Monday, February 15, 2016

God, religion, freedom n' stuff

Last summer, I let myself become overwhelmed and weighed down by everything happening in the world. In response, I wrote what I called an "on-the-fly" post: "Being overwhelmed and stultified." My post was about the necessity of living my own life because I don't have another one available to me- as vexing as the purveyors of fantasy might find such an observation. More importantly, I wrote about true freedom, focusing on how important it is to experience it for yourself. If you don't, paraphrasing Seinfeld's "Soup Nazi," then there is no freedom for you.

Yesterday between Masses I spent time reading Lapsed Agnostic, John Waters' account of how he (re-)discovered faith as an adult. In the final chapter of the book, entitled "After Don't," Waters observed: "Religions generally teach us to think in terms of our duties towards God." Hence, for many people, especially in the West, our experience of religion, of church, is simply about adhering to a set of proscriptions (don'ts) and prescriptions (dos). Even though, apart from approximately 2 years in my early 20s, I have been a religious person virtually all my life, this is my experience too, both as a layman and now as a cleric.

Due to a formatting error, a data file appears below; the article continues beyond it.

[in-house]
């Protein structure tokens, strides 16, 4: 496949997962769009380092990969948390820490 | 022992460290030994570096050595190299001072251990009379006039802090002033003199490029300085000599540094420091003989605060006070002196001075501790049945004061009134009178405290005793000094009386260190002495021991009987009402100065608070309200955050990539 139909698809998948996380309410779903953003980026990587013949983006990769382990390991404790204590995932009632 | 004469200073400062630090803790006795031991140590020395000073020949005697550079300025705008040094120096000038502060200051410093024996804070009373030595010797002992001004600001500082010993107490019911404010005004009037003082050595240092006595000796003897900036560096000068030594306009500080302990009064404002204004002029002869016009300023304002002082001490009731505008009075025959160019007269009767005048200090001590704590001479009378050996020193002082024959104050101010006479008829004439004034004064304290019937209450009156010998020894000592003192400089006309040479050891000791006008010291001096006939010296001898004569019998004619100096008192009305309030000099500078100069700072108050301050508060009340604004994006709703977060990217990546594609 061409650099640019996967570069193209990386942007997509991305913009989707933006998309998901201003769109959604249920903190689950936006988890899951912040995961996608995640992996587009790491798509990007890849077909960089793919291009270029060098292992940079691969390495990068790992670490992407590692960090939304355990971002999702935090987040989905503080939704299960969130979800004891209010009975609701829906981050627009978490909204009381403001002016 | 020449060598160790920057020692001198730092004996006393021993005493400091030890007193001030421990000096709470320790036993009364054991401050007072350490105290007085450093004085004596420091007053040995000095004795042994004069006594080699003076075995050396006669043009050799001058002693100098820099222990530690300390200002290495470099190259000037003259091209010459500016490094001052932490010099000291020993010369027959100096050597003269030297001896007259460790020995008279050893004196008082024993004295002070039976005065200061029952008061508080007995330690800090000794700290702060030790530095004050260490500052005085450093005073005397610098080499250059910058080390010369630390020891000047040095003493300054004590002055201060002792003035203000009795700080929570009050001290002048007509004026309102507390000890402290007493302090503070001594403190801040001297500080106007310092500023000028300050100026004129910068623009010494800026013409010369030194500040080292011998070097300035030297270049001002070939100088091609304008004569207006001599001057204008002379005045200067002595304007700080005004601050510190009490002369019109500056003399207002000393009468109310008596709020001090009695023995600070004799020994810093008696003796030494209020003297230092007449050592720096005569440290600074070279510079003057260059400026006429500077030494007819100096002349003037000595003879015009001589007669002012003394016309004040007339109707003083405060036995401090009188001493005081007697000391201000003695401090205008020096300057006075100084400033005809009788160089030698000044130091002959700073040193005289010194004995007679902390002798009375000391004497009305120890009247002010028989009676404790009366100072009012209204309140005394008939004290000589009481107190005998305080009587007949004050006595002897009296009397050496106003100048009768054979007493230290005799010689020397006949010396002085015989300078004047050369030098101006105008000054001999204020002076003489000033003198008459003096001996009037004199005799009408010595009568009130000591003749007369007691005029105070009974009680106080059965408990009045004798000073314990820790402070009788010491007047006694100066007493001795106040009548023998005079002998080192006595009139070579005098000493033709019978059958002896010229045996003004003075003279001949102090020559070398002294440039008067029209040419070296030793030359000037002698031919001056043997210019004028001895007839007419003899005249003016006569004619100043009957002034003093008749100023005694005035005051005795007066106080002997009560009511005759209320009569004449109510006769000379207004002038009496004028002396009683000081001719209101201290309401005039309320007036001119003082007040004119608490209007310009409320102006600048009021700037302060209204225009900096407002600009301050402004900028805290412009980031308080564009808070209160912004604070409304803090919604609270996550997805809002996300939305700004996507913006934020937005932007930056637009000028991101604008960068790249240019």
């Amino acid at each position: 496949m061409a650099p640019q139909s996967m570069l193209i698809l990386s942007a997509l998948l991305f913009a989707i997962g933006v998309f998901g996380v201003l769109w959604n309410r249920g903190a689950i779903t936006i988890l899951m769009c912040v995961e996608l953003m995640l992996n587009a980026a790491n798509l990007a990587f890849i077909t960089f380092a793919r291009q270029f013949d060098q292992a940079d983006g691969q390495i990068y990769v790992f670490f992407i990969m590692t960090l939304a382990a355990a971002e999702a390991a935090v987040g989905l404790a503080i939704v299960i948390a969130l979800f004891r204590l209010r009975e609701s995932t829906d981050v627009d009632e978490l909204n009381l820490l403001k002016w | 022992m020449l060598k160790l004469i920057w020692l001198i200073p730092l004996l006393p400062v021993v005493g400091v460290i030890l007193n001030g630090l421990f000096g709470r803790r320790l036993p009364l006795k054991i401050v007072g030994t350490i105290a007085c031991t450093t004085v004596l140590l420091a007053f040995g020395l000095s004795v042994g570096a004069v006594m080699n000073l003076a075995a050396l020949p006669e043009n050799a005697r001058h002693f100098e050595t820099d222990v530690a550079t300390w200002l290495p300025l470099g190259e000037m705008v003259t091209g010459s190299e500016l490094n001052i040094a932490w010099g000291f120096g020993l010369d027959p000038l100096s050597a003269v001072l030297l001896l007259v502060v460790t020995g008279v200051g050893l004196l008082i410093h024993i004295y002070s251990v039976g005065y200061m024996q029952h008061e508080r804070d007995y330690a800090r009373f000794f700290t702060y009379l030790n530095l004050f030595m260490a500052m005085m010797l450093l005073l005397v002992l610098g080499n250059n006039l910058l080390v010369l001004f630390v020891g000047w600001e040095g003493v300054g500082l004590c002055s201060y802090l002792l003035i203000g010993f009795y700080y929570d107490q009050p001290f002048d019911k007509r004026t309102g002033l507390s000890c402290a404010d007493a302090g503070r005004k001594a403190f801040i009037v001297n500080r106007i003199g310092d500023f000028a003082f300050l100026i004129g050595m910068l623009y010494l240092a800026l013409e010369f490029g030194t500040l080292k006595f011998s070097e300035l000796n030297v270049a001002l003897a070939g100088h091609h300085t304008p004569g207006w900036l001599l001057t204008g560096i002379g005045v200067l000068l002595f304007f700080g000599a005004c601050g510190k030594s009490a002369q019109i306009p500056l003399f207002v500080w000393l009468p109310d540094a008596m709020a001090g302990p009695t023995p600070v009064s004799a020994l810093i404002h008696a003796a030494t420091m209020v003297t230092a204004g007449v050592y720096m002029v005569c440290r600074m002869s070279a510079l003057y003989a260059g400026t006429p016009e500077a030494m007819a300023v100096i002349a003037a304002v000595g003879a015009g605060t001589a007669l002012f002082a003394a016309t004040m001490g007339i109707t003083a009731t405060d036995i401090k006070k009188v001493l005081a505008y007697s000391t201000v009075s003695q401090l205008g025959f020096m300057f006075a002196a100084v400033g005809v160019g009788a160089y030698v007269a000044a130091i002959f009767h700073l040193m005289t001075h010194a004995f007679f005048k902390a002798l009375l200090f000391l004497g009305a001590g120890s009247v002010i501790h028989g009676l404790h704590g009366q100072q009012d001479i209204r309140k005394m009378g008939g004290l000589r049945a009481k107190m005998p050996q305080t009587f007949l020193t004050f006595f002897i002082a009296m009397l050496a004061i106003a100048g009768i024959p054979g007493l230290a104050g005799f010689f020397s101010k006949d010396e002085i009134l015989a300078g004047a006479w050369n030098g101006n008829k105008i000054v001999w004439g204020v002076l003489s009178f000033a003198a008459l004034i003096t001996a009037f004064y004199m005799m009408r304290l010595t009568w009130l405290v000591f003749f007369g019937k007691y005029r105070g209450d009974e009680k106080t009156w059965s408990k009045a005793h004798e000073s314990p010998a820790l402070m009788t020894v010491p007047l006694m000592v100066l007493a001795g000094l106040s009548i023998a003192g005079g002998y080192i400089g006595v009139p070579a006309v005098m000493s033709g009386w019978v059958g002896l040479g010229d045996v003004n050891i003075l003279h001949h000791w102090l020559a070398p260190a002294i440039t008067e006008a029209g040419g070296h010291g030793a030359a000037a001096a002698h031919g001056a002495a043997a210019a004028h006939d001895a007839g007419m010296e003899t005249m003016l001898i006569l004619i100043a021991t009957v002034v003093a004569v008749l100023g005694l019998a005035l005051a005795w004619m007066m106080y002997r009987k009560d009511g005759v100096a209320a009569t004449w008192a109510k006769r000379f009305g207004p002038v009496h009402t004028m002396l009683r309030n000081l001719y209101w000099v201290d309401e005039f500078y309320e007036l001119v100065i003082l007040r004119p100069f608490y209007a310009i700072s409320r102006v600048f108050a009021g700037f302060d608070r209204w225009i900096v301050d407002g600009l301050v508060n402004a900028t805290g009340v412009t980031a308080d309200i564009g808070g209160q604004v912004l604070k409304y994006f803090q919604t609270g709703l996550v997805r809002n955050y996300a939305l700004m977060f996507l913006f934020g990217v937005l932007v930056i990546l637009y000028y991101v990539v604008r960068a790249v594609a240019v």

Taking his cue from Msgr Luigi Giussani, founder of Communion & Liberation, Waters went on to point out that in conceiving of religion as a set of rules, or reducing "being religious" to adherence to such rules, we forget "that what defines our relationship with [God] is the knowledge of what He can do for us that we cannot do for ourselves." It is only this realization, which comes through experience, that religion ceases to be either fire insurance against the day of wrath, or a depressingly pragmatic existential move. I must note that Waters, wisely in my view, endorses faith as a pragmatic move at least in the beginning, advising his readers "fake it until you make it." C.S. Lewis advised much the same thing when it came the difficulties involved with loving one's neighbor.

Waters went on to insist that God's "most vital role" in our lives is to relieve us "of the responsibility" of taking His role upon ourselves. As a result, one can reach the liberating conclusion that what truly matters is not whether "I am sufficiently devout," let alone whether "God is pleased with my piety, but my awareness of the fact that I myself am not God." More than adherence to moral injunctions "or anxiety concerning the afterlife," the most persuasive argument for God, according to Waters, is "if God does not exist, I have an urgent need, in my own interest, to substitute for Him."